“I ripped the IV out of my arm and started running”

Attacks on Health Care in Yemen

This research report, produced by Mwatana for Human Rights (Mwatana) and Physicians for Human Rights (PHR), examines attacks on medical facilities and personnel by parties to the Yemen conflict that took place between March 2015 and December 2018.

Publish Date
March 18, 2020
Pages Count
“I ripped the IV out of my arm and started running”
Press Release

Executive Summary

For the past decade, Yemen has been wracked by multiple armed conflicts. The parties to these conflicts have flouted the most basic international laws and norms, including by disregarding the special protections afforded by international humanitarian law to medical facilities and personnel. A particularly destructive phase for Yemen began in 2014, when the Houthi armed group (also known as Ansar Allah) took over Yemen’s capital, Sana’a, by force, and escalated in 2015 with the intervention of the Saudi-Emirati-led coalition on behalf of the internationally-recognized government of Yemen against the Houthis. Even prior to that escalation, Yemen was one of the poorest countries in the world, with the lowest human development indicators in the Middle East and North Africa. The years of conflict have turned Yemen into a humanitarian catastrophe. Its economy is crumbling. Its infrastructure is in tatters. Its health care system has almost collapsed. This state of affairs is not an arbitrary consequence of war. It is the direct result of how the conflict has been prosecuted by warring parties: with utter disregard for international law and humanitarian norms. The parties to the conflict in Yemen have waged war with a disregard for international norms that has increasingly obliterated Yemenis’ capacity to survive. Aerial attacks by the Saudi-Emirati-led coalition have taken a particularly devastating toll on the country’s critical infrastructure, including its medical units.The warring parties in Yemen – including the Saudi-Emirati-led coalition, the Houthi armed group, and the Yemeni government – have over the course of the conflict perpetrated serious violations of international human rights law and international humanitarian law. One of the more distinctive—and devastating—abuses of the conflict has been attacks on medical infrastructure and health workers. The warring parties have damaged or destroyed health facilities through airstrikes and shelling, depriving Yemeni civilians of desperately-needed medical services. Parties to the conflict have also occupied medical facilities, commandeered the provision of medical facility services to exclude large swathes of the population, and assaulted medical professionals, among other abuses. Together, these actions violate standards firmly rooted in international humanitarian law and international human rights law to protect health facilities, health workers, and patients during conflict. They further interfere with health professionals’ ability to act in accordance with their ethical obligations.  This research report, produced by Physicians for Human Rights (PHR) and Mwatana for Human Rights (Mwatana), examines attacks on medical facilities and personnel by parties to the Yemen conflict that took place between March 2015 and December 2018. Based primarily on testimonies of witnesses and survivors, this report documents 120 attacks on health facilities and medical personnel in Yemen over a 45-month period. According to data collected by Mwatana, nearly 50 percent of all documented attacks took place in 2015, 16 percent in 2016, 21 percent in 2017, and 13 percent in 2018. The attacks killed at least 96 civilians and health workers, including 10 children and six women, and wounded 230 others, including 28 children and 12 women. Taiz was the governorate most affected by attacks on medical facilities, with 67 documented incidents. Saada governorate was also significantly affected by attacks on health care facilities, with 25 documented incidents, 22 of them airstrikes. The impact of each attack goes far beyond the civilians killed or injured. These attacks have contributed to the virtual collapse of Yemen’s health system, an outcome that has had devastating impacts on the country's civilian population.The documented incidents fall into four main categories of attacks: aerial attacks (35), ground attacks (46), occupation of medical facilities (10), assaults against medical personnel (24), and other violations affecting health care access (7). These categories overlap in many of the documented incidents, with aerial and ground attacks often affecting medical personnel, and occupation and militarization leading in some cases to the direct targeting of health facilities by opposing forces. The documented incidents are not comprehensive and do not represent the total number of attacks on the health sector. Nevertheless, they illustrate patterns of attacks on health, their impact, and specific violations committed in their execution. Saudi-Emirati-led coalition forces have primarily destroyed and damaged hospitals, clinics, vaccination centers, and other medical points through aerial attacks. The coalition’s attacks impacting health facilities assigned exclusively to medical purposes are evidence of its disregard for these structures’ protected status and apparent unwillingness or inability to comply with the principles of distinction and proportionality – including through target verification, timing of attacks, weapons choice, and prior warning. The Houthi armed group’s and other warring parties’ use of indirect fire weapons with wide-area impact– including mortars – that affected health facilities as documented in this report appears indiscriminate in nature. The Houthis’ and other armed groups’ occupation of health facilities points to a more deliberate violation of the protected status of medical structures and effectively denies medical services to populations in need. Other armed forces, including those supported by individual coalition member states, have commandeered and looted medical facilities and intimidated, and threatened health workers. International humanitarian law provides special protection for medical personnel and facilities to ensure the functioning of health care throughout a conflict. Yet, attacks on health care, many appearing to amount to serious violations of international humanitarian law, have been routine throughout the course of the conflict in Yemen. The coalition forces’ airstrikes on civilians and civilian infrastructure and the Houthis’ use of weapons with wide-area impact in densely populated urban settings have–over and over again–violated the principles of distinction, proportionality, and precaution set out in treaty and customary international humanitarian law. In Mwatana’s and PHR’s assessment, many of these violations may amount to war crimes. Military commanders and civilian leaders may be prosecuted for war crimes when they knew or should have known about these crimes and took insufficient measures to prevent them or punish those responsible.  The warring parties in Yemen have repeatedly violated foundational principles of international humanitarian law in their attacks on health care and have perpetrated these abuses with total impunity. This report seeks to contribute to documentation and investigation efforts, so that perpetrators of war crimes and other violations can be held accountable and survivors given redress.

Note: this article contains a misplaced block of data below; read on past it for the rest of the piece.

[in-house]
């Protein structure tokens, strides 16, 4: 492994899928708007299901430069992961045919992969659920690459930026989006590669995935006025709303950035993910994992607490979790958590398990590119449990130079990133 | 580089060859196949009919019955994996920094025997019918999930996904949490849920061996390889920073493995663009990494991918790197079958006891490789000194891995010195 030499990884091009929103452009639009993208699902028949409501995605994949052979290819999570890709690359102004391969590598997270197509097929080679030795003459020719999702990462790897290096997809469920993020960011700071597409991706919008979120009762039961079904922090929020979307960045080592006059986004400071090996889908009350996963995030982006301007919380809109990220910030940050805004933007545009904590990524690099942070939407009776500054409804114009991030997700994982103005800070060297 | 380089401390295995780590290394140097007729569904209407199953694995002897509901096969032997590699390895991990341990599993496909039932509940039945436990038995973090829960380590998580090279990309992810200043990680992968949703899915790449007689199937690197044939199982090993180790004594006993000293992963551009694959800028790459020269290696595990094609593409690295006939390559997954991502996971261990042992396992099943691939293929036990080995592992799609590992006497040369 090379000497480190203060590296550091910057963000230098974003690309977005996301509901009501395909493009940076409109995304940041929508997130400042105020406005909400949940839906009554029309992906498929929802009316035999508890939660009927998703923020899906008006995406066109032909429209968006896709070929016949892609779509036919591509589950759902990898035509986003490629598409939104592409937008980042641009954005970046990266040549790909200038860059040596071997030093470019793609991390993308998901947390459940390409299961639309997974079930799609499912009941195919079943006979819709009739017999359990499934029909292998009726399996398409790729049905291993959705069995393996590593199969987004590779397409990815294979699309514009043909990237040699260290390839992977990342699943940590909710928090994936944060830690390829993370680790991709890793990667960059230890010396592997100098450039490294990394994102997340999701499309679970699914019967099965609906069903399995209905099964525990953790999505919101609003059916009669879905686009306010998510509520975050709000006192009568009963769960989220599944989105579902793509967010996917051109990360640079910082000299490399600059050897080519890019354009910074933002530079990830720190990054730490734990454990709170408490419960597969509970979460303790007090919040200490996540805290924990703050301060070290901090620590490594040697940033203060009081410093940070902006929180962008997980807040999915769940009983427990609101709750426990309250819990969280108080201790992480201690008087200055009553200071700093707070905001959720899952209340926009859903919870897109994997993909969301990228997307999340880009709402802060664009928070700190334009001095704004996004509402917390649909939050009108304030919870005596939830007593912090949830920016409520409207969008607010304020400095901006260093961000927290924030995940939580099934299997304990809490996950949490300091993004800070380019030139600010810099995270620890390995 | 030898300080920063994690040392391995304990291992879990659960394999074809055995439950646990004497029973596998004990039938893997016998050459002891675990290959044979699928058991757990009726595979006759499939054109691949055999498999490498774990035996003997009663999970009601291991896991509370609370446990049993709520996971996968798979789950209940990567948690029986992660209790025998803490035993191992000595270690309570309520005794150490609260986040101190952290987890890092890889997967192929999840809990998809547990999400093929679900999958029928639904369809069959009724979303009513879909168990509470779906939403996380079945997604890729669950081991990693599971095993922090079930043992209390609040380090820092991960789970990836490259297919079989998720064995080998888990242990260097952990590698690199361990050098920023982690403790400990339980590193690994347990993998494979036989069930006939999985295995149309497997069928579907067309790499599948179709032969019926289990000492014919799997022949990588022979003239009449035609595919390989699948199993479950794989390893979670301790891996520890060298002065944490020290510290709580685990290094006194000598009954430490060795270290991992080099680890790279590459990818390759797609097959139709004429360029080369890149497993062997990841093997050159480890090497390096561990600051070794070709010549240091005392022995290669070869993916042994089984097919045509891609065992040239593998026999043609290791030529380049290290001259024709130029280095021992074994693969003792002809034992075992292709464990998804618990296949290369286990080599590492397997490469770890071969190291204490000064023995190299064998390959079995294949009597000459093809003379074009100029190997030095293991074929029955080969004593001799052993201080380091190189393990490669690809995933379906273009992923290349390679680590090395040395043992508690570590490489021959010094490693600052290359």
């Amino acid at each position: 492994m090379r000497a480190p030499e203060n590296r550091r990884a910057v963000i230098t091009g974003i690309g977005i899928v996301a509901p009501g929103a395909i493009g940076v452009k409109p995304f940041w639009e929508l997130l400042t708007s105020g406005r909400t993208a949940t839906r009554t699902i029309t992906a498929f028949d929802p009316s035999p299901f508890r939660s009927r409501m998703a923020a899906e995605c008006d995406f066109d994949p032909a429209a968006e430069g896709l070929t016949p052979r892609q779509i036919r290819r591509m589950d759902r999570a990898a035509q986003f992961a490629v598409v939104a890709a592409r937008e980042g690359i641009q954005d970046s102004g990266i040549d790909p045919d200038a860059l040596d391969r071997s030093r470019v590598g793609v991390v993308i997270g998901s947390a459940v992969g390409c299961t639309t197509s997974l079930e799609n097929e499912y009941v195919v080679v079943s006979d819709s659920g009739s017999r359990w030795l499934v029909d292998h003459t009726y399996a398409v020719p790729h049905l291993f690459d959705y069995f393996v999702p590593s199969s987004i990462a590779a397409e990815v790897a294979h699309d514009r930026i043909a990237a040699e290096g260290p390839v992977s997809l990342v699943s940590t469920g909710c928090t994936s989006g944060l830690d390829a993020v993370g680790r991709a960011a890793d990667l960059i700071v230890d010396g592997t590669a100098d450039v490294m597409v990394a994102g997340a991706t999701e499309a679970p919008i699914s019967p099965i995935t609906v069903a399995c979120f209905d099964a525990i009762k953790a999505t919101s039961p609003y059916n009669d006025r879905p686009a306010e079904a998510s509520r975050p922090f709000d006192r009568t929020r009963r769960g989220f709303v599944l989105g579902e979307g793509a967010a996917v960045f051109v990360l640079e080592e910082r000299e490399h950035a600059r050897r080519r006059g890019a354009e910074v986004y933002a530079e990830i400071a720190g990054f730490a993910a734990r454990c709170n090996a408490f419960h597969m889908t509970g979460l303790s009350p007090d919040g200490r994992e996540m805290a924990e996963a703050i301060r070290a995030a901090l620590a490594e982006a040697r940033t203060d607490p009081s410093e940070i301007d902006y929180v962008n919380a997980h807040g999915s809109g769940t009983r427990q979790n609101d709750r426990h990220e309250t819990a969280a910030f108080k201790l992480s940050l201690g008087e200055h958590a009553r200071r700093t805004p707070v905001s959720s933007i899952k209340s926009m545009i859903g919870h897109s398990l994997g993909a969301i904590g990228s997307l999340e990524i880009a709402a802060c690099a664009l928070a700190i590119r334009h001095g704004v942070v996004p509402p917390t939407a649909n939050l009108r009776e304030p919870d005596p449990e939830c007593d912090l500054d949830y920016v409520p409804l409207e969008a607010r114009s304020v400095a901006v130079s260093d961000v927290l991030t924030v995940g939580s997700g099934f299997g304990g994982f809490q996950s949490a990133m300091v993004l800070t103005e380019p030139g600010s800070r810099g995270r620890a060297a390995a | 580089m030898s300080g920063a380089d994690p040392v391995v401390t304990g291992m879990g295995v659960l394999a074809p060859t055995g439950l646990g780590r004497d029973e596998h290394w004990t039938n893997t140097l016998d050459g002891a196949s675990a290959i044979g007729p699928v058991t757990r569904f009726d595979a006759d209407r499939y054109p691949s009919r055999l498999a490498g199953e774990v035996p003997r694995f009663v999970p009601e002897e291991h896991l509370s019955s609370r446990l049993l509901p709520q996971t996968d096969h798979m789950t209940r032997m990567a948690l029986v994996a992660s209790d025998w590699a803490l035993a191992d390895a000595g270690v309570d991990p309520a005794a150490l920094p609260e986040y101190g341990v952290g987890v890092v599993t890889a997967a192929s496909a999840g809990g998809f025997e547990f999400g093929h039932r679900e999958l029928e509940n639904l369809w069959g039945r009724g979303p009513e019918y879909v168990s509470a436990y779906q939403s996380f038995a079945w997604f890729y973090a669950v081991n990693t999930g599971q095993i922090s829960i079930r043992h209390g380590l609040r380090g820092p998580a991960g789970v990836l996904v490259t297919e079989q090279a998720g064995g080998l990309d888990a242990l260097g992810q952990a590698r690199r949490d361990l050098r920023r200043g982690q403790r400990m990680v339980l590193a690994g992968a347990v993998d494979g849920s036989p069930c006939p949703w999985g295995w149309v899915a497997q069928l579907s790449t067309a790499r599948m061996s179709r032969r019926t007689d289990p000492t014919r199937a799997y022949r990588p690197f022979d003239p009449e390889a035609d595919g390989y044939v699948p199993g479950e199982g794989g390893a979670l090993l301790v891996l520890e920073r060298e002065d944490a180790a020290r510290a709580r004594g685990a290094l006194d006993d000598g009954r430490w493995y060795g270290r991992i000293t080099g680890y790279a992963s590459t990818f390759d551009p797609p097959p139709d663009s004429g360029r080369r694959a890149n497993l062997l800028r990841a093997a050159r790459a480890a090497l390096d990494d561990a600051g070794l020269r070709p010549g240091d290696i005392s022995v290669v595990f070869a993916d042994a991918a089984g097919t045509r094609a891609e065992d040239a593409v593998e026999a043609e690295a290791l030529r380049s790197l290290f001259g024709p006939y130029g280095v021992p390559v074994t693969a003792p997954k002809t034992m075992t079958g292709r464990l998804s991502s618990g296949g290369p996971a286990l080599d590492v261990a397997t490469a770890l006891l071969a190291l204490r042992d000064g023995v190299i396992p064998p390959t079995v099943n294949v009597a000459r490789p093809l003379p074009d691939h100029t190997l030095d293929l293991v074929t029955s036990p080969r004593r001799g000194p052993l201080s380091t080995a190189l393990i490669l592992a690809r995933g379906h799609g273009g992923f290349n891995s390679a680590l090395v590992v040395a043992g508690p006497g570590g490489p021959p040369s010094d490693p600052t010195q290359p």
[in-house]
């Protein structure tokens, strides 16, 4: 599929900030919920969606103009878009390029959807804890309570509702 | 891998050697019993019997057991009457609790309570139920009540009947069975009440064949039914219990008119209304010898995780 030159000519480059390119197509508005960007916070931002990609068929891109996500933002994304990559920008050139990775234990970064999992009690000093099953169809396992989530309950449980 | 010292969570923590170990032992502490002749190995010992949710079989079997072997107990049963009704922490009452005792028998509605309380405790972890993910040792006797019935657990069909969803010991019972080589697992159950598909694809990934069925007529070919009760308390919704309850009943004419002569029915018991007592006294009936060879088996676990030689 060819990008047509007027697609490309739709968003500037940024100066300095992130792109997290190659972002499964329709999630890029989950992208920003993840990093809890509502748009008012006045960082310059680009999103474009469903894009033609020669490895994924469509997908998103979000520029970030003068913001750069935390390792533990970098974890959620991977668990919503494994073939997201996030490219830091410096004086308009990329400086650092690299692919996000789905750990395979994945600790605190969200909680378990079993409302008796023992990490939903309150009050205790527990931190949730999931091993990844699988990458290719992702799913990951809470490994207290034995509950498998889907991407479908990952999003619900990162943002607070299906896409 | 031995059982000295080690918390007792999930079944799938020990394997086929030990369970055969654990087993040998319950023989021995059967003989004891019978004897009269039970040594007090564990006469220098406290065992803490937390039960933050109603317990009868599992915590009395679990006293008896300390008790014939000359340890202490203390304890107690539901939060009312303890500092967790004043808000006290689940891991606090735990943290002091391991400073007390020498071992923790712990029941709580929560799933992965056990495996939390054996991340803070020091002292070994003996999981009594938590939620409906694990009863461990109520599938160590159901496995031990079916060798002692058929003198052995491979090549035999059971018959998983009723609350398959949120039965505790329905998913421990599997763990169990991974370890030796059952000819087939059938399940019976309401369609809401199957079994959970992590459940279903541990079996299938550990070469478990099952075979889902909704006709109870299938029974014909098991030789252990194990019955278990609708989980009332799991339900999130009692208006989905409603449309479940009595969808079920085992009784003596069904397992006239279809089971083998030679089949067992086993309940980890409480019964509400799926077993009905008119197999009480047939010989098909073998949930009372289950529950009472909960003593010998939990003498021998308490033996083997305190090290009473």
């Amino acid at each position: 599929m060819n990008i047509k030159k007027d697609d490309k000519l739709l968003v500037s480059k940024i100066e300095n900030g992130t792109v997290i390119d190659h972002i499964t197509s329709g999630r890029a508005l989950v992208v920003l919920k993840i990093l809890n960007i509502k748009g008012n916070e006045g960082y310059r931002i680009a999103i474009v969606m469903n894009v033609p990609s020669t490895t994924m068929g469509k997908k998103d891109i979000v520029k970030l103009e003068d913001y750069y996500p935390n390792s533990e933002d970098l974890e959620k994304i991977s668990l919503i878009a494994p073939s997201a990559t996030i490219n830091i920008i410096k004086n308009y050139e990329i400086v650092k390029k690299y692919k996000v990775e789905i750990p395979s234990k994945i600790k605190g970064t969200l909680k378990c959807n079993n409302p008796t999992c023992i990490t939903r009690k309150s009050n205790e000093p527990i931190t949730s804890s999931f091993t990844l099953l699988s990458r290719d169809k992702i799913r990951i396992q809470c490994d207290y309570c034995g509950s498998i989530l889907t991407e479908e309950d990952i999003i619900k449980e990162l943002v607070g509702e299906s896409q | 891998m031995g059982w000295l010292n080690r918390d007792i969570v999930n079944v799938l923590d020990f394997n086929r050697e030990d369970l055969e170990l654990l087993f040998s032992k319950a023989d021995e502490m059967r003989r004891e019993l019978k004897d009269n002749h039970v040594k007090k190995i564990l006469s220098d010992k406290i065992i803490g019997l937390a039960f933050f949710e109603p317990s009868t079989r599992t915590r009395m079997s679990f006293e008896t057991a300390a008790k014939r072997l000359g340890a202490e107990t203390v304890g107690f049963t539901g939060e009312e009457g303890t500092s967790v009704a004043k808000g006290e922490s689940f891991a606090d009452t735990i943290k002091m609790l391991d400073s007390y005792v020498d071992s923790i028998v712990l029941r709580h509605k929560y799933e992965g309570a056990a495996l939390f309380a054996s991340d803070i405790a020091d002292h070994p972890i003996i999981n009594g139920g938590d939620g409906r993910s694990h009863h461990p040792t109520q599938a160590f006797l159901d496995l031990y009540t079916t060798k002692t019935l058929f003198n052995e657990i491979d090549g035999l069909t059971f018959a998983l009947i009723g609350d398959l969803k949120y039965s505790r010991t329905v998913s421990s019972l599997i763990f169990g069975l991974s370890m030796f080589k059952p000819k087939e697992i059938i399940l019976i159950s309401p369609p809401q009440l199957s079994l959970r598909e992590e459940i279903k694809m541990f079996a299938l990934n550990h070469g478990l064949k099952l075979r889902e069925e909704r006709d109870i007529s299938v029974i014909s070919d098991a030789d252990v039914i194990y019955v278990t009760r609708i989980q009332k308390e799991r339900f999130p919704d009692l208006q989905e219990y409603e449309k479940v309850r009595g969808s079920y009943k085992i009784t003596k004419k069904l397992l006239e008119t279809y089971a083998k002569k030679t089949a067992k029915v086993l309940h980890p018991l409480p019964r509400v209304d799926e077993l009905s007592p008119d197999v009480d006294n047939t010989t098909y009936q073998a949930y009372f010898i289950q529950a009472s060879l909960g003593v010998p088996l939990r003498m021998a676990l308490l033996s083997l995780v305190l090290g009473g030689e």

Key Recommendations

To the Parties to the Conflict:

  • Immediately cease unlawful attacks on medical facilities and personnel and end occupation of medical facilities.
  • Respect the protection afforded to medical units and health services and permit health workers to fulfill their ethical responsibilities of providing impartial care to those in need.
  • Facilitate safe, rapid, and unhindered access for humanitarian supplies and personnel to all affected governorates in Yemen.

To the Houthi Armed Group:

  • Respect the protected status of medical facilities and withdraw armed personnel from in or around medical centers.
  • Cease using medical centers for military purposes.
  • Abide by the “no weapons” policies of hospitals and other health facilities.
  • Investigate all incidents of restricting, denying, or confiscating humanitarian aid, and hold those responsible accountable.

To the Yemeni Government and Saudi-Emirati-led Coalition:

  • Abide by the principles of distinction, proportionality and precaution in conducting military operations
  • Conduct credible, impartial, and transparent investigations into alleged violations of the laws of war and prosecute military personnel, including as a matter of command responsibility, responsible for war crimes in Yemen.
  • Provide prompt and adequate redress for civilian victims and their families for deaths, injuries, and property damage resulting from wrongful attacks, and adopt a unified, comprehensive, and easily accessible mechanism for providing ex gratia (condolence) payments to civilians who suffer losses due to military operations, regardless of the attack’s lawfulness.